NEB rejects request for deadline extension

Burnaby-Douglas MP Kennedy Stewart -
Burnaby-Douglas MP Kennedy Stewart
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The National Energy Board (NEB) has turned down Burnaby-Douglas MP Kennedy Stewart's request.

He had wanted to extend the application deadline for those wanting to participate in the process for the Trans Mountain pipeline expansion proposal.

Stewart is in good company.

The NEB also turned down the U.S. Environmental Protection Agency's request for an extension. The EPA said in its Feb. 12 letter that it was not aware of the cutoff point until Feb. 11.

The 28-day application window closed on Feb. 12.

The EPA had asked for a two-week extension to "follow through with agency protocols and procedures before it submits an application to participate."

The NEB responded that the EPA did not state the impact of not being able to submit a late application.

"The Board has set deadlines to ensure a fair and efficient process and is not persuaded, based on the request, to grant the extension sought by the EPA," the NEB wrote.

As for Stewart, the New Democrat asserted that Kinder Morgan has not decided on a single, final route, making the deadline premature. He also said the company and NEB have not informed the public enough about the  project.

The proposal would almost triple capacity on the pipeline that runs between Edmonton and Burnaby. That would allow for greater exports of oil sands crude to overseas markets out of Westridge terminal on Burrard Inlet.

The company's lawyers responded that a map depicting an alternative route in Burnaby was available to the public. But that map was only added to Trans Mountain's website on Feb. 10, Stewart pointed out.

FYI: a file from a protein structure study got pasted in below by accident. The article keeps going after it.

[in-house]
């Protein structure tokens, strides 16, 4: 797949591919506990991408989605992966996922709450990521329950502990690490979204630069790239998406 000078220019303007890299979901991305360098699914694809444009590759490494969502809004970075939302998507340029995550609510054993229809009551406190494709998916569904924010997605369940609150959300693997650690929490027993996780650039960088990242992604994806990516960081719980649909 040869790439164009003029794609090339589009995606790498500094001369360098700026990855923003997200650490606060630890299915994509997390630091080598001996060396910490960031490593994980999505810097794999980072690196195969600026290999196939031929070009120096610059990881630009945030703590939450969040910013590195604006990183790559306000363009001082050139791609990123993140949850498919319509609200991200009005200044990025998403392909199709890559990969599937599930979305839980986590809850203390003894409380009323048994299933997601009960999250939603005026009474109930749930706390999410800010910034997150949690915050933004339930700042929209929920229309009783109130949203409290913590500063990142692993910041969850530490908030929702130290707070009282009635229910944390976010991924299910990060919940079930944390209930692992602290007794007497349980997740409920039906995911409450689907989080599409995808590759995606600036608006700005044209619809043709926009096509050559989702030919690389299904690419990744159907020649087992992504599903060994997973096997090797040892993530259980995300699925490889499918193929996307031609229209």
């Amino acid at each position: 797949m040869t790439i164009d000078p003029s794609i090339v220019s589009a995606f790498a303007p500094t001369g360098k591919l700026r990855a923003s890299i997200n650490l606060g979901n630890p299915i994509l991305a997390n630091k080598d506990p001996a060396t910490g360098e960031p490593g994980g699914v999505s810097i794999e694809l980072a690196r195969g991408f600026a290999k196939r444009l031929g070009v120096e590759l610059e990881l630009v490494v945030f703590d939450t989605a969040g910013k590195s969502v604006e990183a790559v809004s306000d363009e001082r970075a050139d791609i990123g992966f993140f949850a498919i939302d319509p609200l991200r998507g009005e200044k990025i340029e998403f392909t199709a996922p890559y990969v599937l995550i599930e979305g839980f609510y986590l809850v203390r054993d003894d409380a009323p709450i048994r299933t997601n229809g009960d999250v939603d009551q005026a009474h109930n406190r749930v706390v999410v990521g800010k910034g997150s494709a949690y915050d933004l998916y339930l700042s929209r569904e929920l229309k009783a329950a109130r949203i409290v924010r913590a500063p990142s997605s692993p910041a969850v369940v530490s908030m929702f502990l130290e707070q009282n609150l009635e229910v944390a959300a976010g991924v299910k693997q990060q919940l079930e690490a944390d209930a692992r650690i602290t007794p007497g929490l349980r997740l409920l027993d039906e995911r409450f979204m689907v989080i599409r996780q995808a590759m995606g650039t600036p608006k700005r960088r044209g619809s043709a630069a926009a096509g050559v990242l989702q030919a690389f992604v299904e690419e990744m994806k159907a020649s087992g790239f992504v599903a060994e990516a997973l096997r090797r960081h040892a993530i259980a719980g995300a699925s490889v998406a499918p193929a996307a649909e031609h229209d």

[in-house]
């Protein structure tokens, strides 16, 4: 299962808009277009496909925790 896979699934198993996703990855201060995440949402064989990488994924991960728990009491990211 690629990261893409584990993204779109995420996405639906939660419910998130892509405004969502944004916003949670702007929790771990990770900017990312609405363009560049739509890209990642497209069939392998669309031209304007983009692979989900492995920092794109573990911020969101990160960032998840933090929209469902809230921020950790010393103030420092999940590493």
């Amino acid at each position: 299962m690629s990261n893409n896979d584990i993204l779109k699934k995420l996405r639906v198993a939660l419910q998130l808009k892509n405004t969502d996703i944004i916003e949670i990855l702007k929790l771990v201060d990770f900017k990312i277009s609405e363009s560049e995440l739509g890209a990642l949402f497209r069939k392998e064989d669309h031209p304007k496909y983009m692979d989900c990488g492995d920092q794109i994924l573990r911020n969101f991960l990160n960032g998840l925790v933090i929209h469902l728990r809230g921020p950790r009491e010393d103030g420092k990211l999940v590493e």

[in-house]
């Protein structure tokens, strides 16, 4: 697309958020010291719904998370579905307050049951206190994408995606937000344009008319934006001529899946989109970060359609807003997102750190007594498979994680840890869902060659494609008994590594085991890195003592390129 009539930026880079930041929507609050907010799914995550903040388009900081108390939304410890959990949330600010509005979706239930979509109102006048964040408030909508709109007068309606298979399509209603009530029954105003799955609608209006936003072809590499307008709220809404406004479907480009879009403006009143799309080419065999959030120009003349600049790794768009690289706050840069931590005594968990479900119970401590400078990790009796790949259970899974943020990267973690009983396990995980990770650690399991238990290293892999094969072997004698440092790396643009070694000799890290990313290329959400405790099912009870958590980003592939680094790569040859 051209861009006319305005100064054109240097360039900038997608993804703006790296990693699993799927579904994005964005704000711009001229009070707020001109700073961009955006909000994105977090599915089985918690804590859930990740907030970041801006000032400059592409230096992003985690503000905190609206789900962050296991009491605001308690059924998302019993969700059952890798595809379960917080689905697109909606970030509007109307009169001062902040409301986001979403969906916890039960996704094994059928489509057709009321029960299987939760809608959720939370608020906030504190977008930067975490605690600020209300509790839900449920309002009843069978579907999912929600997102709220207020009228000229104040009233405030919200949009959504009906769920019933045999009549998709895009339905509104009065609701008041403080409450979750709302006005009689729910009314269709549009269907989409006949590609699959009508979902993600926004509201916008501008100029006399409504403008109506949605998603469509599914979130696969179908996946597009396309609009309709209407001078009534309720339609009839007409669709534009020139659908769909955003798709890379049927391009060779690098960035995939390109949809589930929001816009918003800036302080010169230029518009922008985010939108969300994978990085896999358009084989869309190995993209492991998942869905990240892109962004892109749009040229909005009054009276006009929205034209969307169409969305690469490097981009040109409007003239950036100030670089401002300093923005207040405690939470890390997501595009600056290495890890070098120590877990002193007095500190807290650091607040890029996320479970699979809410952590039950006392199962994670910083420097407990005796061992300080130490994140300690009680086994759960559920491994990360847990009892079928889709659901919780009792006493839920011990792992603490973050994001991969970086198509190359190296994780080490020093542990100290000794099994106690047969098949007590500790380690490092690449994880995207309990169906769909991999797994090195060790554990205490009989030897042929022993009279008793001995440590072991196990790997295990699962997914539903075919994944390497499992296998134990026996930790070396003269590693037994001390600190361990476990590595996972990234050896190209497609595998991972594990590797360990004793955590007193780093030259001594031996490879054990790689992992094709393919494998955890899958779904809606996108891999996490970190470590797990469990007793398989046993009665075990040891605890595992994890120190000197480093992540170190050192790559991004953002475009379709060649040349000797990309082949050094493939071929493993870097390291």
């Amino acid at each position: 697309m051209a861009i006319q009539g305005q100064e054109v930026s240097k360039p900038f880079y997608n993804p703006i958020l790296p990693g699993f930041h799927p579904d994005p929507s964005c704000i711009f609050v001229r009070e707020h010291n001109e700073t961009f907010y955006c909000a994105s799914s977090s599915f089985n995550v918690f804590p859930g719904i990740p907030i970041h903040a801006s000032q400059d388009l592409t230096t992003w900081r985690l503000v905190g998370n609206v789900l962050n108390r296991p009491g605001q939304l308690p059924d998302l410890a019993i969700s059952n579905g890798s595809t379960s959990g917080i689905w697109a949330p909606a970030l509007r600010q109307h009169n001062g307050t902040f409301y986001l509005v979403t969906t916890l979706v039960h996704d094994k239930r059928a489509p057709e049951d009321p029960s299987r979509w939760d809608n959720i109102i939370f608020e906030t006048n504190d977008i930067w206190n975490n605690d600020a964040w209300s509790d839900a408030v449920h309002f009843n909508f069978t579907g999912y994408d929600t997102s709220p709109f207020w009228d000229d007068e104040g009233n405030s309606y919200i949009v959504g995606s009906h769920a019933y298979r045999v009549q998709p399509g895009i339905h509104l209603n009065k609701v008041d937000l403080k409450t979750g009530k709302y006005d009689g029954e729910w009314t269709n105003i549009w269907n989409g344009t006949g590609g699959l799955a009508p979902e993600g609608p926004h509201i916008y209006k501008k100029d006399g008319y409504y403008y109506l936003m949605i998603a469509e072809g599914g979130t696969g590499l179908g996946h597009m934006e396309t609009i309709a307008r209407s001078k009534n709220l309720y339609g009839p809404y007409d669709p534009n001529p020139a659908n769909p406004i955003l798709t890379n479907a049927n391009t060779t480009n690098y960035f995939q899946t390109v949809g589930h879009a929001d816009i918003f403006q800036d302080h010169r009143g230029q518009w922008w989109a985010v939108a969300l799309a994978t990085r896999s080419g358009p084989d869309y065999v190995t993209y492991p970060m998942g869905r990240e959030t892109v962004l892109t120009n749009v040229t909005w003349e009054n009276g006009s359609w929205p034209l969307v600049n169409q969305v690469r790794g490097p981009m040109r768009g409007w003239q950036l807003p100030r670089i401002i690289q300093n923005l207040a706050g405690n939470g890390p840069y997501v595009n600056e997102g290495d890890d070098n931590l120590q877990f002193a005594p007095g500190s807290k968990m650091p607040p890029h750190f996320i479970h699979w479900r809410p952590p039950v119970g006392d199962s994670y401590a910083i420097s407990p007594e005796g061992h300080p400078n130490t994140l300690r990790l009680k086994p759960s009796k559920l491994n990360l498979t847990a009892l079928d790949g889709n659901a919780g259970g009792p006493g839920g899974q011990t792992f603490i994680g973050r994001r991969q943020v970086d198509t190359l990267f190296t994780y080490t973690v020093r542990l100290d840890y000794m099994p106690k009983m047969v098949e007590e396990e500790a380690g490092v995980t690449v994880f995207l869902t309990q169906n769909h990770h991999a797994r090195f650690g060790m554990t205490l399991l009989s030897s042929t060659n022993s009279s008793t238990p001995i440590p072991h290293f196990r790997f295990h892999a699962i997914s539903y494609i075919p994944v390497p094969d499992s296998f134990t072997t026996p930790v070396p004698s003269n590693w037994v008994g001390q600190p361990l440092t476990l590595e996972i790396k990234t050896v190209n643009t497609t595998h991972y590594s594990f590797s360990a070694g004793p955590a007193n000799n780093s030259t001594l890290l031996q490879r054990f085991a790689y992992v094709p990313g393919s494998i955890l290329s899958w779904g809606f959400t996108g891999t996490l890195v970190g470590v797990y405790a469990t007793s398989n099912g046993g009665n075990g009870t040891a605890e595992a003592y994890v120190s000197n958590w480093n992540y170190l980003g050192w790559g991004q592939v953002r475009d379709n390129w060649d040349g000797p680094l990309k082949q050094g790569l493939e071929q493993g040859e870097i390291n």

And in a Feb. 21 letter to the NEB, the company said some maps had not been uploaded to the NEB's website. That's because they were "inadvertently attached in a file size that exceeded the NEB's 5MB file size limit."

Despite that, the NEB rejected Stewart's request on Feb. 26. It said in its letter that the application is not yet for a detailed route.

If the project moves on to the next stage in the process, "the Board is required to hear and consider any objections raised by landowners on the detailed route or those whose lands would be adversely affected."

In an phone interview from Ottawa Wednesday, Stewart said he is "disappointed" and the decision will only further alienate Burnaby residents.

"If you ask anybody in Burnaby … they think that the National Energy Board is really on the side of the companies and that's really an overwhelming sentiment I get."

It's up to the NEB to prove it's going to have a fair hearing on this project and "this isn't the way to do it," he said.

"This is a $5-billion project that's going through the middle of hundreds of thousands of people and it seems to be done on the fly."

There are still many unknowns, Stewart said. The NEB  has to determine if Kinder Morgan's application is complete. It still has to decide which applicants will be granted intervenor status. And a number of U.S. First Nations from Washington state have also applied to participate, he said, noting their traditional territories would extend beyond international boundaries.

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